with swallowing difficulties. That practice does not remove the biofilm. We know that nationwide, oral care is missed 70 percent of the time during a patient’s hospital stay, Munro said. The germs on teeth multiply five times every 24 hours. So if you quit brushing your teeth, pretty quickly a biofilm grows on the teeth.
Taken from article in Danville Register and Bee January 9, 2018.
Are Electronic Cigarettes a Safe Alternative To Cigarettes?
By Carrie Rogers, RDH, BS
Recently I have received a number of questions from patients regarding the use of electronic cigarettes. Some are interested in using them as an alternative to traditional cigarettes, while others are inquiring about health risks. This is a relatively new technology having been introduced to the United States in 2006. They originated in China and are just now being subject to regulation.
On May 5, 2016 the FDA announced that it will now be extending its authority to include electronic cigarettes and other tobacco products. This comes as a result of e-cig manufactures suing the FDA in 2009 in an attempt to dodge regulation of their product, stating that the FDA did not have the legal authority to oversee them. President Barrack Obama was responsible for delegation of duties to the FDA in an attempt to protect and educate electronic cigarette users. This oversight includes delivery systems and content.
Although some studies have been completed, many more will be undertaken as this is a new product. Completed studies show that cartridges stating water only contained amounts of nicotine as well. Clinical finding showed that smoking e-cigs restricts blood flow to oral tissues, is toxic to living cells and causes throat and mouth irritation. The results were regardless of nicotine content. In other words, nicotine delivered by traditional way or by e-cig is detrimental to your body. Direct contact of cartridge content can be toxic or lethal as teaspoon of nicotine containing e-cig solution can be fatal to toddlers. There have been several documented instances of e-cigs exploding and catching fire while in use. The effects of 2nd hand exposure have not been tested yet.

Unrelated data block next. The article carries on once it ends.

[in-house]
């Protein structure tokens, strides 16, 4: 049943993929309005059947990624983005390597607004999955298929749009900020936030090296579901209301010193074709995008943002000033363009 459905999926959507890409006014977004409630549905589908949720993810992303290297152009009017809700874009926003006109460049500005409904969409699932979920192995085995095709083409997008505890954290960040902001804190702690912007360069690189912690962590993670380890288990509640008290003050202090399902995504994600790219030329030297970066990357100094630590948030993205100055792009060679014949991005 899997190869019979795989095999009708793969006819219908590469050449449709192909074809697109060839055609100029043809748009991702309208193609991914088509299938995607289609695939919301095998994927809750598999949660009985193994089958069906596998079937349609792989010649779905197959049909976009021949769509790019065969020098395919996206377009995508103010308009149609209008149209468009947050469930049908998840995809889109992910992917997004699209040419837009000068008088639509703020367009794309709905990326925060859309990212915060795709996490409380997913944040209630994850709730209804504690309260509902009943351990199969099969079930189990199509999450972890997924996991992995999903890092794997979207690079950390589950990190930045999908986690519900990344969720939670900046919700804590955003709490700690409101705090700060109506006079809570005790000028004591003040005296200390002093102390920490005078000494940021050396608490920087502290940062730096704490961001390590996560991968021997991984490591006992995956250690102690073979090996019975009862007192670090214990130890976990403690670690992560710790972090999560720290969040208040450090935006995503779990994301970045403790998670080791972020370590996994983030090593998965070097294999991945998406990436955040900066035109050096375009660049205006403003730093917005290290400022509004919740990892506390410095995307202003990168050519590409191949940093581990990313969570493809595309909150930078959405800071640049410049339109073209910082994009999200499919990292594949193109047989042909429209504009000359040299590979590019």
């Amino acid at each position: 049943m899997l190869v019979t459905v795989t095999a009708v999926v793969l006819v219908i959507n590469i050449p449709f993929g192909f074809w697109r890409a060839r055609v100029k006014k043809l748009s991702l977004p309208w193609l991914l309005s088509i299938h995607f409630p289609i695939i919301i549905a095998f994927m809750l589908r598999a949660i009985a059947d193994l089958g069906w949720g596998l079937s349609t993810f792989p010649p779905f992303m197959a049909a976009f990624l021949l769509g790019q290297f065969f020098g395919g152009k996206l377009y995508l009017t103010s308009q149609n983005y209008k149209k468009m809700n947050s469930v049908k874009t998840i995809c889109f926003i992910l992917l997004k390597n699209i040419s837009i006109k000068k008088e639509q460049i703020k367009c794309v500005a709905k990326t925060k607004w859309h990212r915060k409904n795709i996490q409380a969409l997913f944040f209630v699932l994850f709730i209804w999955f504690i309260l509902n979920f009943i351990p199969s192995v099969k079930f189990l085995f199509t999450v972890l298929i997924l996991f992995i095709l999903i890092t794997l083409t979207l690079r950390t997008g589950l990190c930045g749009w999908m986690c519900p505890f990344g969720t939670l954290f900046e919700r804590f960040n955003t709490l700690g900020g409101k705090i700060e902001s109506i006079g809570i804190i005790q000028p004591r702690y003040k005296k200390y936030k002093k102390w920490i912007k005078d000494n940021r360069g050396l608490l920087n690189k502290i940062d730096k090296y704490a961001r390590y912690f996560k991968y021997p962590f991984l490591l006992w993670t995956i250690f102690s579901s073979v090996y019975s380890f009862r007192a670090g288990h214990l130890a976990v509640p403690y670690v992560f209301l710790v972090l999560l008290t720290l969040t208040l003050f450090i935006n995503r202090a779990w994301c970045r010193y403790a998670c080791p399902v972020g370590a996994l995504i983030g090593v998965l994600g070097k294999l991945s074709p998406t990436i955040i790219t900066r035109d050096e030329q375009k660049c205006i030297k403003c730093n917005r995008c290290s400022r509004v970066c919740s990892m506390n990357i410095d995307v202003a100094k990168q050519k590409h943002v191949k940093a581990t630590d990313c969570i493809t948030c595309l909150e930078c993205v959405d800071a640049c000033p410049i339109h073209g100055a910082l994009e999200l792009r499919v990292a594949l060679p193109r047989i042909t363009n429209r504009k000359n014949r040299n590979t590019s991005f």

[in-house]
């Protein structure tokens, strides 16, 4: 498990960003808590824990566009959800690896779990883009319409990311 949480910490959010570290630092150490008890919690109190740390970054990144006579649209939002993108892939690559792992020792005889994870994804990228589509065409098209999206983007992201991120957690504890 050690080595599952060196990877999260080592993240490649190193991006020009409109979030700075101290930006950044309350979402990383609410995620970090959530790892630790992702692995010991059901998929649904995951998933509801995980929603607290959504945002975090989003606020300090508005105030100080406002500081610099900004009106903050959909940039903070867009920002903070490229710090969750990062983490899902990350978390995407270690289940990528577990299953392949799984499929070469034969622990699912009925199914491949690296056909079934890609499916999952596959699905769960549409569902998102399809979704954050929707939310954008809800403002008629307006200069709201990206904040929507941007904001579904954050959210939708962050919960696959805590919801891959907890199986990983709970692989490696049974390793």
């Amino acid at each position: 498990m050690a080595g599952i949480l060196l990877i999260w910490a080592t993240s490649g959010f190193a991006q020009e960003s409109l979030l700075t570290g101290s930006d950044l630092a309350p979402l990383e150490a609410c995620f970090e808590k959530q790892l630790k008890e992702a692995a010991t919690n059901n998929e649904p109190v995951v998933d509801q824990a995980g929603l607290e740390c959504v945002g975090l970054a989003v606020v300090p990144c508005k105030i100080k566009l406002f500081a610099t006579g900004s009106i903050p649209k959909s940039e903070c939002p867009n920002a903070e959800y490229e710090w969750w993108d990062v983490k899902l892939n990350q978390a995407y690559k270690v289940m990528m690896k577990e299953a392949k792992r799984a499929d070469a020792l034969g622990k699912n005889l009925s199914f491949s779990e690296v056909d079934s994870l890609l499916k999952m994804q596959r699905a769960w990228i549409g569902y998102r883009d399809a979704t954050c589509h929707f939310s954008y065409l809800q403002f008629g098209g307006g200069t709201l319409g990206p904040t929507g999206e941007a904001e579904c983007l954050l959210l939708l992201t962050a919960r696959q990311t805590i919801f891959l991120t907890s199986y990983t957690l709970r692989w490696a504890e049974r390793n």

In conclusion electronic cigarettes are not a safe alternative to traditional cigarettes. They should not be used as a method of smoking cessation.
Is It Really Necessary To Brush and Floss Often?
By Carrie Rogers RDH, BS
For as far back as I can remember I have been told to brush and floss often. Is this an idea that was developed by floss and toothbrush manufactures to ensure their livelihood. Much like the apple industry that coined the phrase, an apple a day keeps the doctor away. Well, most people actually do brush a least once daily, but what about flossing? Is it really necessary to floss all that often? And what is actually considered often?
The suggested practice of at least daily brushing and flossing is based on peer reviewed scientific research. Here is what we know about the biofilm (plaque) that take up residence on and in between your teeth.
Plaque is a sticky, invisible film that forms on and in between your teeth after you eat. Plaque is full of bacteria, which release acid that destroy a tooth’s enamel. The damage to your enamel eventually causes tooth decay and can also lead to periodontal disease. This is a fact that we have heard many times, but as they say timing is everything
The longer plaque stays on your teeth the more harm it does and it also changes properties. Ever noticed the hard brittle stuff on the back of your front bottom teeth? That was once soft plaque that converts to a hardened substance that cannot be brushed or flossed off. Here is where the timing comes into play. The soft plaque turns to tarter (calculus) within 24 hours. Oh snap. This is not too much of a problem where your toothbrush is reaching since I KNOW you brush daily. But what about inter proximal areas? This is the reason that you need to clean in between your teeth (somehow) daily. If you don’t like to floss using the traditional method, there are all kinds of things you can use to remove plaque. Two that come to mind are inter dental picks and the AirFlosser. The important thing is to find a method you will be willing to utilize within a 24 hour timeframe before calculus forms. If you have questions regarding a good way for you to remove biofilm on and in between your teeth, we will be happy to discuss ways during your office visit.
What’s the Dry Idea
Cindy Bailey, RDH